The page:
Ladies lets always remember this…. men need to be loved, women need to be wanted. I don’t try to be sexist and consider myself a feminist. I can with a straight face tell you “I can do anything a man can do, and sometimes 5X better,” but there are just so many things that I don’t want to do that are better left to men or women that would enjoy the task.   I love my husband for what he does, how he handles life’s stresses, the man that he is, and he wants me, finds my drive sexy, fears me at times…hahaha but it keeps both of us chasing each other and trying. So, by being a 9 and marrying an 8 (in my mind a 10) he always tries to keep me happy and I love what. We meet each other’s needs. Find someone who fills your needs and then look for his needs and fill those. As a woman, it’s better to be chased then to chase. Find your balance and respect yourself.


Ok, Carol, I’ll try it your way. 

Last night, I reactivated my Match.com account.  Within 24 hours, I had 93 views and 17 likes.  I stuck to Carol’s plan: be picky.  I rejected the guys who were more than 5 years older than me (they had other flaws, too) and the guy who was 19 (still a teenager!).  I thought hard about the guy who seemed ok, but a little older.  After all, he was mostly awesome.  But no, Carol said to set narrow standards and not to settle.

So I emailed one of the guys, and we have a date on Saturday!  Yay!

If this works out, I’ll owe Carol, big time. 

“I think you’re hot,” the guy from Match texted me.

 Uh oh.  He’s testing the waters. 

“I think you’re handsome,” I responded, using a classier word than hot.  “Just take it slow, ok?  I’m a good girl (mostly).  (Sometimes.)” 

I was going for “Good Girl with a Bad Girl Side, but don’t move too fast.”  How did I do?  Damn it.  Maybe I shouldn’t have said anything at all.  Urgh.

Geesh, dating is hard!  Wish me luck!


Your California Dream Girl

P.S. San Diego is amazing!  Check out my Instagram (@jules_strawberry_rules) or Facebook (Jules Strawberry) if you want to see more pics.    I’m also on twitter, but I don’t tweet much (@JulesSberry).

P.S.S. Next time, I’ll share my lists.  Again.  I know, I’ve shared ‘em before, but get ready for some *updated* Jules Rules!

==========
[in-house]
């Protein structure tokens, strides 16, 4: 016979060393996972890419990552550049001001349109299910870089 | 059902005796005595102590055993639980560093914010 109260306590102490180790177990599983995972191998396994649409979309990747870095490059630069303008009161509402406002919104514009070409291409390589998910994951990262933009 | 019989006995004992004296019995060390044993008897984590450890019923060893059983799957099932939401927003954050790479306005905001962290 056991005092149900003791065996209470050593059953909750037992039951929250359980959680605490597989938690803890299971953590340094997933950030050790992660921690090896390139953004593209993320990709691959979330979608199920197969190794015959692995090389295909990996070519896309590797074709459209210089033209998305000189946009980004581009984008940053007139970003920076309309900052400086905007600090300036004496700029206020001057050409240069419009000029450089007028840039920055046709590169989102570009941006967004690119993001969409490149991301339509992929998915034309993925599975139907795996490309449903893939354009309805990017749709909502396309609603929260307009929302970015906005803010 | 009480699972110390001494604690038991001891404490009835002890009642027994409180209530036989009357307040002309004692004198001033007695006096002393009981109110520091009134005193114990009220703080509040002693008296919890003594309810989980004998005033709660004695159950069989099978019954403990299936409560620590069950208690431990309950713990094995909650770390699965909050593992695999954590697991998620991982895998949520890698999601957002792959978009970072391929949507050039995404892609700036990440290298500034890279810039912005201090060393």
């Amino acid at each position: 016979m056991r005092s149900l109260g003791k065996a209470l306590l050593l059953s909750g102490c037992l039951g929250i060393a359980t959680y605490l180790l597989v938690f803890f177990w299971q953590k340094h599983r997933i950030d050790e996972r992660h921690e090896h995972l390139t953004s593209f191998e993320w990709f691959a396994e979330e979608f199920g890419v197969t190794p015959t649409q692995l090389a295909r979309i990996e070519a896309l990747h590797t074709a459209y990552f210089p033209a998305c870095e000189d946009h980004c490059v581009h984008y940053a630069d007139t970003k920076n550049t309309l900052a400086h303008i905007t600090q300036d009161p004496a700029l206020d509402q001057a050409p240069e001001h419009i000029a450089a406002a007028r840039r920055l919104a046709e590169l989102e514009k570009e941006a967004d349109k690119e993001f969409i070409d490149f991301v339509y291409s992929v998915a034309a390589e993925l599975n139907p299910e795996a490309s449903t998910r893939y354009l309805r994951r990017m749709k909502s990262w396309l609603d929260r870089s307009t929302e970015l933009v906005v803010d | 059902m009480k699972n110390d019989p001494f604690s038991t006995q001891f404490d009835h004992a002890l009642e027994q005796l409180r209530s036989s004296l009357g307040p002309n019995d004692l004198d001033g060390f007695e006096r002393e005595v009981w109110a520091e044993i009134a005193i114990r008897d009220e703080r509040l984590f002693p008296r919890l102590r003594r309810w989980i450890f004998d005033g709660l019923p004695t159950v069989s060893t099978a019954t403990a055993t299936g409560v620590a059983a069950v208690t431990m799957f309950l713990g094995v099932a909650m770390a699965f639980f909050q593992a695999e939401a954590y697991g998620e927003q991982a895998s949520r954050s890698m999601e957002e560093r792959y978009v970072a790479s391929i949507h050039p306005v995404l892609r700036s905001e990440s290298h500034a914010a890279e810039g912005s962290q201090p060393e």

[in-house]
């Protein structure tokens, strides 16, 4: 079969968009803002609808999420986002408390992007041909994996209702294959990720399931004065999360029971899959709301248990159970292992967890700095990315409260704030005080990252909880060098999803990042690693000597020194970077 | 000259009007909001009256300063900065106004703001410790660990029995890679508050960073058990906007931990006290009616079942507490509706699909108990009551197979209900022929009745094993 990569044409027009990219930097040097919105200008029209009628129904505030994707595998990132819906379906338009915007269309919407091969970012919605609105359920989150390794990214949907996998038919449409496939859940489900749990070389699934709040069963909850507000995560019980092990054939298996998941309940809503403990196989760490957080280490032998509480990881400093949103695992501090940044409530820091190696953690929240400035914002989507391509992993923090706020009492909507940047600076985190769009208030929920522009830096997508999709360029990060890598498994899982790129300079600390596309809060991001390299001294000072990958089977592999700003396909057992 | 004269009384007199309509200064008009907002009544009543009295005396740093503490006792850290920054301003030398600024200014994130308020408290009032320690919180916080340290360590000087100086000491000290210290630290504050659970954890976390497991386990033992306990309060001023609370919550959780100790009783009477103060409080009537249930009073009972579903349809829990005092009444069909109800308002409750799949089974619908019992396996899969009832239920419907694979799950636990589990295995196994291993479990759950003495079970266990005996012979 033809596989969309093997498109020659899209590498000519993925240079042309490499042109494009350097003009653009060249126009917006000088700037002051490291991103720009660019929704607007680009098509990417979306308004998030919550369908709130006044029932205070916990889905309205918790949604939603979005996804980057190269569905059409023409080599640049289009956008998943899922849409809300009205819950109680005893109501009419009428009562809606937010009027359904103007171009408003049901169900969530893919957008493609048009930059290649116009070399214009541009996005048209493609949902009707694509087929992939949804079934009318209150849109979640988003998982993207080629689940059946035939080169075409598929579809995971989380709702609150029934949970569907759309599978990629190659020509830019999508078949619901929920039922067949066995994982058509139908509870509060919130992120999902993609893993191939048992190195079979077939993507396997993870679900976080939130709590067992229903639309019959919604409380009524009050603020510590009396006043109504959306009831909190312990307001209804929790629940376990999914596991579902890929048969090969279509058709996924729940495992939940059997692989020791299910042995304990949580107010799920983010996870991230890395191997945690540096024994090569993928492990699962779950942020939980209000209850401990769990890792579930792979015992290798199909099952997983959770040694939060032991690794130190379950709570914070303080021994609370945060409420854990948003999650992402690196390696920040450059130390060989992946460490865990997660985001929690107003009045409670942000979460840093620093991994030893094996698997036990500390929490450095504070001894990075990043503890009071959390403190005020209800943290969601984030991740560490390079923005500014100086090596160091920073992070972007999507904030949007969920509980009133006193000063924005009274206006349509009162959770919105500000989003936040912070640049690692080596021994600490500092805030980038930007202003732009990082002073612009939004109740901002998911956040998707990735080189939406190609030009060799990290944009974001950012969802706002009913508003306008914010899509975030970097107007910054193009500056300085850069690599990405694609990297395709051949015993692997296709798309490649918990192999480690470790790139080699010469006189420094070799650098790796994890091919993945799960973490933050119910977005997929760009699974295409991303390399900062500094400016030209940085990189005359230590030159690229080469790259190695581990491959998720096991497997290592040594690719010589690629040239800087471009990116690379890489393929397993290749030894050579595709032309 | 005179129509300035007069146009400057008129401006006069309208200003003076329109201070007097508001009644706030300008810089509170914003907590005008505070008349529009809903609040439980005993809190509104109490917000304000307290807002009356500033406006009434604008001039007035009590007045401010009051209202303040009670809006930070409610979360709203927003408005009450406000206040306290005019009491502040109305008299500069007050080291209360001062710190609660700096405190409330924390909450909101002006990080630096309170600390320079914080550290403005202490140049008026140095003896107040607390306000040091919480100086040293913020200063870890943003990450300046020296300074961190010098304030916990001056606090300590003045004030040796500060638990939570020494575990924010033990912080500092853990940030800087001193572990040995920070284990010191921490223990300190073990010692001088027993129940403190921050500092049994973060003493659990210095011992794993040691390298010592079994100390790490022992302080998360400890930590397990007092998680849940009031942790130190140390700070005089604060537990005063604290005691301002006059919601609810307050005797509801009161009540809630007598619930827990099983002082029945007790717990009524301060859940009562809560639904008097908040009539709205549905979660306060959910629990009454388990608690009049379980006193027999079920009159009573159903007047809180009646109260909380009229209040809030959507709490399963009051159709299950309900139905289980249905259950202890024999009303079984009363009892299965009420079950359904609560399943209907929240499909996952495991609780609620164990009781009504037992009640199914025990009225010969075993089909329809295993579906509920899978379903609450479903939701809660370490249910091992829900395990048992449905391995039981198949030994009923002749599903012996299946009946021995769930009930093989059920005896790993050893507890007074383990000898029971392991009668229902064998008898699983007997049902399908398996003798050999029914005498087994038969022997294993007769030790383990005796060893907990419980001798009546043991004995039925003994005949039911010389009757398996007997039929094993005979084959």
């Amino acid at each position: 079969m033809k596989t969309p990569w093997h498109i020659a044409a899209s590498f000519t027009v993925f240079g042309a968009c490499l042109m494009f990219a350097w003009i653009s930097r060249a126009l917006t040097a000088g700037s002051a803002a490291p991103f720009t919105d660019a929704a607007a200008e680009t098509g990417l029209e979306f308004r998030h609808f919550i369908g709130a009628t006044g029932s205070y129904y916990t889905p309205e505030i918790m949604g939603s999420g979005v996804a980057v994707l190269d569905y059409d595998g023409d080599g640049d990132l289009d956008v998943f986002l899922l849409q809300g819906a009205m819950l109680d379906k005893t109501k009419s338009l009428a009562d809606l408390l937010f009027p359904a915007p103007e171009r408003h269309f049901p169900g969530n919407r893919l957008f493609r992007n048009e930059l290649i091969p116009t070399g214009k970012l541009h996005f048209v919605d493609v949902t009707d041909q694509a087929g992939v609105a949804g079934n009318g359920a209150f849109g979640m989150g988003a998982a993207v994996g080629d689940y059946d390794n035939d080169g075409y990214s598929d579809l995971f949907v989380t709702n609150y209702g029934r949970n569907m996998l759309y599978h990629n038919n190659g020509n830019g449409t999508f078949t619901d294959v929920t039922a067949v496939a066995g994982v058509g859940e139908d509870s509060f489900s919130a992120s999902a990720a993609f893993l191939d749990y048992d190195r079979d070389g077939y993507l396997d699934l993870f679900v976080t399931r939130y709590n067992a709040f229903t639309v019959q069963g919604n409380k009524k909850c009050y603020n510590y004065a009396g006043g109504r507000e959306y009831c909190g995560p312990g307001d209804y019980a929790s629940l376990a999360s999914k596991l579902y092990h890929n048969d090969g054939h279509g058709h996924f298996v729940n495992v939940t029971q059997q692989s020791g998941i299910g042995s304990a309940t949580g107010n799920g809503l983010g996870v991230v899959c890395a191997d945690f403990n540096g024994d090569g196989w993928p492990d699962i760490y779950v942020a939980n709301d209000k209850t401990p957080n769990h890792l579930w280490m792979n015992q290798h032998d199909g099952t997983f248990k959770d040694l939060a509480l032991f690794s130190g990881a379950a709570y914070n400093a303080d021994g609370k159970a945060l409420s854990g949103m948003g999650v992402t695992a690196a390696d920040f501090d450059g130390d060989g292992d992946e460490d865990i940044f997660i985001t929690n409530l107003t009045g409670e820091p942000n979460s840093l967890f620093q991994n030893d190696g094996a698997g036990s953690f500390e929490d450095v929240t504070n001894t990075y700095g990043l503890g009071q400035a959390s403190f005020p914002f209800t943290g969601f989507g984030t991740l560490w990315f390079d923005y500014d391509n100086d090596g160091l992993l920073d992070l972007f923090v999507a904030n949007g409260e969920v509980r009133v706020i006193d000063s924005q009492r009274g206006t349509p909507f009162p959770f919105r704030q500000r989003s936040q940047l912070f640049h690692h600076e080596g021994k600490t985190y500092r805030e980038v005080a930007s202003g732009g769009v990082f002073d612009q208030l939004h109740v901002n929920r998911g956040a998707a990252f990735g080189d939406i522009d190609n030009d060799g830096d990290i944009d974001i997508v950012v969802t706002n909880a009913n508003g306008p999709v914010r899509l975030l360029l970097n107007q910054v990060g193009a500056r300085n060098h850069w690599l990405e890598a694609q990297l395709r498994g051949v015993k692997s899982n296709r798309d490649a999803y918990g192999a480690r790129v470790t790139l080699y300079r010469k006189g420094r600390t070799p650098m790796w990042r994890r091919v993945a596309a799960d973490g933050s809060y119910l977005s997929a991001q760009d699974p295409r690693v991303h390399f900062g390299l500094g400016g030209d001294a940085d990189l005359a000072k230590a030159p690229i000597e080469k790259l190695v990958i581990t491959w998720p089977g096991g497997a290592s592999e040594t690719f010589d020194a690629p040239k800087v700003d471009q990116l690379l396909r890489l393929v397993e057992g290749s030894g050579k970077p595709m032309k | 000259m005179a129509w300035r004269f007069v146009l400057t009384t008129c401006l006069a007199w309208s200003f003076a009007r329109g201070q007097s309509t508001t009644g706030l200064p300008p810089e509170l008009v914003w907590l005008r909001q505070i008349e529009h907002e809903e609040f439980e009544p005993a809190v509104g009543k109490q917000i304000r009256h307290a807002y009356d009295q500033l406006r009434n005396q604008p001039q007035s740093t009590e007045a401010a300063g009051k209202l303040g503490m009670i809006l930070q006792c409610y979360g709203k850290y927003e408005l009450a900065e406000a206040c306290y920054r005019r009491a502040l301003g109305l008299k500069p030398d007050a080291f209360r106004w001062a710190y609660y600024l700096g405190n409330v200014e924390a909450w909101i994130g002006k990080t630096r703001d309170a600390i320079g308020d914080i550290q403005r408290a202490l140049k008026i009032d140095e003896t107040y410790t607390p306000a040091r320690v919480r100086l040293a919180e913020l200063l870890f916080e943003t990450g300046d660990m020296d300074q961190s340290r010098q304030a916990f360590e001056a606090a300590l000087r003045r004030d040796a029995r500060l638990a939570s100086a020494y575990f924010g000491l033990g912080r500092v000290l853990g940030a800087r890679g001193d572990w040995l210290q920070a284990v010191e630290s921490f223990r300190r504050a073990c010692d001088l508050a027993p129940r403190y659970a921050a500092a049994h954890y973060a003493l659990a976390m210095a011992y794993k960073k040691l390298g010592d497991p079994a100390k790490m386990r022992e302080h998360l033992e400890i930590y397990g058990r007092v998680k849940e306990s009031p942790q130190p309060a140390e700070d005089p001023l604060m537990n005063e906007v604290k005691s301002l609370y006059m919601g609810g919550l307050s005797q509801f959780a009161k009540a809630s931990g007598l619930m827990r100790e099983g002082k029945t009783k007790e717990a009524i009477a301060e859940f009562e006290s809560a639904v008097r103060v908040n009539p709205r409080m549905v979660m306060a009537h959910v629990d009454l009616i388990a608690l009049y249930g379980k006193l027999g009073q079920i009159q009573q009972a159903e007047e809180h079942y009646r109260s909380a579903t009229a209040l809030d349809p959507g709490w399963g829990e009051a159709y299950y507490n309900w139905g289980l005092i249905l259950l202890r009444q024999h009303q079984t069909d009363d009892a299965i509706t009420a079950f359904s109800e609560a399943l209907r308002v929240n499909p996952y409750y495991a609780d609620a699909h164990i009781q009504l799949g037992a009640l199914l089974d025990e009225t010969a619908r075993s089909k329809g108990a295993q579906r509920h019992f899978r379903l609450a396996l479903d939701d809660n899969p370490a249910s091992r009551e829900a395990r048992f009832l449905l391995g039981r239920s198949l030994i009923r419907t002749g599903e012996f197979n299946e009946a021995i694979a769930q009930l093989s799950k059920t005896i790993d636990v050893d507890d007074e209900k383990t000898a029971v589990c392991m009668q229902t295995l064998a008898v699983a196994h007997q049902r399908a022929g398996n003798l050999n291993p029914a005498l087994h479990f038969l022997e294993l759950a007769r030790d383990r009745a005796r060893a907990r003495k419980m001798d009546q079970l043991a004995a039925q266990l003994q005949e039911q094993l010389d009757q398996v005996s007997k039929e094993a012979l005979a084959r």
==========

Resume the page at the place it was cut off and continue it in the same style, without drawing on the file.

Poinsettia Tree in Little Italy





Hello, Handsome – Part II



My first real cowboy hat!  2006

“Have you ever been to San Antonio?” Harry asked me on Tuesday during our nightly conversation.

“Why, yes.  Back in 2002 my friend Edward—the gorgeous black bodybuilder—took me to San Antonio to check out a club.  Turns out it was a swinger’s club.  I danced on a pole and chatted with a really cute, nice couple.  Edward sprang for a hotel room (for just the two of us; I don’t get into the swinger thing).”  That would have been the most honest answer, but may have been a little too much honesty, so I opted for a shorter answer.  “I’ve been there a couple of times, but haven’t been there for years.”

“Let’s go.  I’ll drive and get the hotel rooms.  What do you say?”

“Separate hotel rooms?” I was just seeking clarification; didn’t want him to think I was scared of him, but I didn’t want to make assumptions, either.

“Of course.  We can go this weekend if you like,” Harry said.

“Sounds great!” I answered.

I called Portia to let her know.  She was excited for me.  “If ya’ll are still dating in February,” She joked, “You’ll need to send candy to Dawn to say, ‘Happy Valentine’s Day and Thank you!’  What am I saying—ya’ll don’t need to send candy, Harry will!”

We giggled.

“I’ll be in Austin this weekend, too.  Ok if I stay at your house?”  Portia’s ex-husband still lived in Austin (she had just moved to San Angelo the year before) and so Portia dropped their son off every other weekend for visitation.  I had given Portia a key to my house long ago and told her that she was free to come and go as she pleased.

“Of course you’re welcome.  Mi casa es su casa,” I told her.